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Taxpayers of a county adjacent to Disney’s theme park area have joined the battle of Reedy Creek, claiming that Florida Gov. Ron DeSantis violated their rights when he signed a law dissolving the special tax district.
In a complaint seeking to block the law filed Tuesday in Florida federal court, residents who live near Disney World argue they and other taxpayers will be burdened with at least $1 billion in Disney’s bond debt if the state follows through with its plan to dissolve the Reedy Creek Improvement District. “It is without question that Defendant Governor DeSantis intended to punish Disney for a 1st Amendment protected ground of free speech,” reads the lawsuit. “Defendant’s violation of Disney’s 1st Amendment rights directly resulted in a violation of Plaintiffs’ 14th Amendment rights to due process of law.”
A lawsuit challenging the law was widely expected after Florida lawmakers passed a bill in April stripping Disney of its special privileges of self-governance in retaliation for its opposition to the so-called “Don’t Say Gay” law.
Under the new law, independent special districts that were created prior to 1968 and haven’t been renewed since will be dissolved in June 2023 unless a new agreement is reached. Since Reedy Creek operates much like a local government, including borrowing money for infrastructure projects by issuing bonds, the question of what happens to the district’s bond debt has remained unanswered.
Residents of the nearby Osceola county, who filed the lawsuit, say dissolving Reedy Creek will likely lead to increased taxes for the residents of Central Florida to pay off Disney’s bond debt, estimated to be between $1 billion and $2 billion.
Disney and residents of the land it owns in Orlando bear the costs of maintaining the area, including paying for emergency and waste management services. The company’s status as a special tax district also exempts it from a host of regulatory hurdles.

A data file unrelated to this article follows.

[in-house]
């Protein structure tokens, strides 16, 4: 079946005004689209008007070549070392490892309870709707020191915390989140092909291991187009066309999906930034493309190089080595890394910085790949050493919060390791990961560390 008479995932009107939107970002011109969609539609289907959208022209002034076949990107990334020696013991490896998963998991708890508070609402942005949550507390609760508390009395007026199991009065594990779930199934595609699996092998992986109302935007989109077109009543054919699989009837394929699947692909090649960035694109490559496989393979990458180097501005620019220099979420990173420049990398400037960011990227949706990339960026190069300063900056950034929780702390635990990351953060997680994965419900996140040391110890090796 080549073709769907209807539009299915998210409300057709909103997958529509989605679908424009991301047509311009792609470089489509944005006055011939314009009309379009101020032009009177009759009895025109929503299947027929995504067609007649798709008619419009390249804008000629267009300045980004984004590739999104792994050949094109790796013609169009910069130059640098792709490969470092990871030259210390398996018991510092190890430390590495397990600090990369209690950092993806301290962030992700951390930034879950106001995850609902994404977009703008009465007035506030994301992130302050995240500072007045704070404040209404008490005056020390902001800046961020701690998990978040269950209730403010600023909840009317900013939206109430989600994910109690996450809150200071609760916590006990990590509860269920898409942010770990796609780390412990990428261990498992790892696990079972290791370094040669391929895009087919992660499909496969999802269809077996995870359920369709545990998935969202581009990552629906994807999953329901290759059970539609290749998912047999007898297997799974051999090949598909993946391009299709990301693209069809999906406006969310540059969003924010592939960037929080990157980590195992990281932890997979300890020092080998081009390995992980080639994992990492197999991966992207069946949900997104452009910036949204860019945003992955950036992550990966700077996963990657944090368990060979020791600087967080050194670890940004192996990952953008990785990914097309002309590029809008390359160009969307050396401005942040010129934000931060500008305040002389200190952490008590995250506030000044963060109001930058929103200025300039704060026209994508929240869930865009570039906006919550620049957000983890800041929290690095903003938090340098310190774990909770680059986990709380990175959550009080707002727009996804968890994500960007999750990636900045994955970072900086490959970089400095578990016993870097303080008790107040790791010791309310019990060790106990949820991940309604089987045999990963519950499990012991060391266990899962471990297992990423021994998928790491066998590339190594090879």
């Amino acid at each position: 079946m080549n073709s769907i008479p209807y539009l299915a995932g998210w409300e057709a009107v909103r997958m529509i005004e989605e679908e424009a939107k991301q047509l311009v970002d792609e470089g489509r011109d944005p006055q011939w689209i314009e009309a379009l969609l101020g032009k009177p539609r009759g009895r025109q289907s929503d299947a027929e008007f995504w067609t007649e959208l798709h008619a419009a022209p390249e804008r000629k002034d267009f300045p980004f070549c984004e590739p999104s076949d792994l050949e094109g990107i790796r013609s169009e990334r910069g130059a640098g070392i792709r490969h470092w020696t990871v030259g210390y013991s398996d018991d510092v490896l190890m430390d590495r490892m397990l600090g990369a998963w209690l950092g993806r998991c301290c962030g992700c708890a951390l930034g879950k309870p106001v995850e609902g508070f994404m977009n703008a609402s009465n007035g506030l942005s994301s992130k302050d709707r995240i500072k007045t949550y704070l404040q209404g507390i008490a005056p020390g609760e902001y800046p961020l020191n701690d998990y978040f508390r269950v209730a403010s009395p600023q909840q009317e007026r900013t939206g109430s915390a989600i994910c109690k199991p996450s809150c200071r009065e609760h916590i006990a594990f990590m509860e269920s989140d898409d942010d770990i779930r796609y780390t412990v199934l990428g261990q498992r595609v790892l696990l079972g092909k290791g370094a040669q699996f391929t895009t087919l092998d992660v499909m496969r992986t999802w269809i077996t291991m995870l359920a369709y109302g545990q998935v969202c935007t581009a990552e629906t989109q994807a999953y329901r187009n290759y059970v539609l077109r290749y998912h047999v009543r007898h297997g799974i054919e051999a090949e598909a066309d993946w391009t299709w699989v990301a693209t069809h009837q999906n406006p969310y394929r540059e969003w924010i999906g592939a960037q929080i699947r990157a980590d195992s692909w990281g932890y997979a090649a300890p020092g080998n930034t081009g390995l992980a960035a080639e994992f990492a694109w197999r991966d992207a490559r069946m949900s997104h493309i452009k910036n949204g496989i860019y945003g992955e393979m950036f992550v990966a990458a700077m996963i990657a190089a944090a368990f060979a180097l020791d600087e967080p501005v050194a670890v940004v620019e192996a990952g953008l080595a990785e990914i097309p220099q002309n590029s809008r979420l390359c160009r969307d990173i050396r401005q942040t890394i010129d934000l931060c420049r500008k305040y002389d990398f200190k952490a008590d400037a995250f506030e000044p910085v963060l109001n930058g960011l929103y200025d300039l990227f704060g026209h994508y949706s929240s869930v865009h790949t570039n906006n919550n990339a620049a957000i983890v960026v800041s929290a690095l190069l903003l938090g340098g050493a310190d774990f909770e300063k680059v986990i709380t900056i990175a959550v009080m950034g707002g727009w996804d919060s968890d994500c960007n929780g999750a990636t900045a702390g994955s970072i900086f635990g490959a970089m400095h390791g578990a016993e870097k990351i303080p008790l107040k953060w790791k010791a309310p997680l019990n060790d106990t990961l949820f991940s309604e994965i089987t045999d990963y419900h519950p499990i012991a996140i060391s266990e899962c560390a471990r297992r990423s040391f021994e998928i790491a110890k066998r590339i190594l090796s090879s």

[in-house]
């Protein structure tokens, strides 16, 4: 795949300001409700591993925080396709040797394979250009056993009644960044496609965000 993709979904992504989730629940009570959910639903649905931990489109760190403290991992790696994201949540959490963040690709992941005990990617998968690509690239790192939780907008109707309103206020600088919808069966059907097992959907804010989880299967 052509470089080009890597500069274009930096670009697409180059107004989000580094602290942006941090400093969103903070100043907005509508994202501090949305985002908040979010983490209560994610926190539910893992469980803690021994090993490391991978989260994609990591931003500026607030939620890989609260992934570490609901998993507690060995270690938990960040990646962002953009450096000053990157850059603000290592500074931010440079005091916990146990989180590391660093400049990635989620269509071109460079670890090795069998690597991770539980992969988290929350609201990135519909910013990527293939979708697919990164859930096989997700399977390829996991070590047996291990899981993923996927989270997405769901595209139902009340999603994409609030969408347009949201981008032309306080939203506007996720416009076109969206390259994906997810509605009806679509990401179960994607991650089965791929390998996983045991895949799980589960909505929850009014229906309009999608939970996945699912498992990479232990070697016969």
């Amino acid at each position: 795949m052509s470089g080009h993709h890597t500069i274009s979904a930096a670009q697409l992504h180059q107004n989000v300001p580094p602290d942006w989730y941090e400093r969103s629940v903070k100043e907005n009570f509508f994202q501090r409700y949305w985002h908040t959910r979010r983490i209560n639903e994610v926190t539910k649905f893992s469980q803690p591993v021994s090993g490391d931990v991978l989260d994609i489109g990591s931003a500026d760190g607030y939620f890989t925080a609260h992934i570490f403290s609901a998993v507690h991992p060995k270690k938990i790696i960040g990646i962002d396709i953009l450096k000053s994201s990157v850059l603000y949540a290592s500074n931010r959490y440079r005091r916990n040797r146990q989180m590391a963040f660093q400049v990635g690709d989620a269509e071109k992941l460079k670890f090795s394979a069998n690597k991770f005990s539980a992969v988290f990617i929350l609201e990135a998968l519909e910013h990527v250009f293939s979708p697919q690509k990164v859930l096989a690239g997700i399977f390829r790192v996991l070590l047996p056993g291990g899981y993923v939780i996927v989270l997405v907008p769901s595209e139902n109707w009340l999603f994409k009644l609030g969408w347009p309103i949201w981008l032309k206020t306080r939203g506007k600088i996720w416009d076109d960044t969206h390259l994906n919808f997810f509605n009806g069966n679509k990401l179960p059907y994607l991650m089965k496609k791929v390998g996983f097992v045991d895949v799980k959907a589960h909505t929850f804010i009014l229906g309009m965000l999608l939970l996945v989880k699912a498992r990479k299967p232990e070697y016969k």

“Stripping Disney of this special district designation will move these major regulatory burdens unto the county, thereby increasing the Plaintiff’s taxes, and will cause significant injury to plaintiffs,” the complaint states.
According to the lawsuit, the Florida Supreme Court has historically given standing to taxpayers, allowing them to challenge “threatened wrongful proceedings.” The suit claims that under Florida law, people and entities who aren’t technically parties to contracts can sue to enforce them when a breach can injure them.
The complaint also takes aim at Florida lawmakers “threatening to take thousands of jobs” from the state in retaliation for protected speech. It argues Florida is violating Disney’s constitutional rights.
So far, Disney has stayed silent on its feud with Florida. In a statement to investors, Reedy Creek claimed that dissolving the special tax district would violate a pledge by Florida to bondholders not to “modify in any way the exemption from taxation provided in the Reedy Creek Act, until all such bonds together with interest thereon, and all costs and expenses in connection with any act or proceeding by or on behalf of such holders, are fully met and discharged.”
Reedy Creek said it expected to explore its options while “continuing its present operations.”
Disney and DeSantis’ office did not respond to requests for comment.
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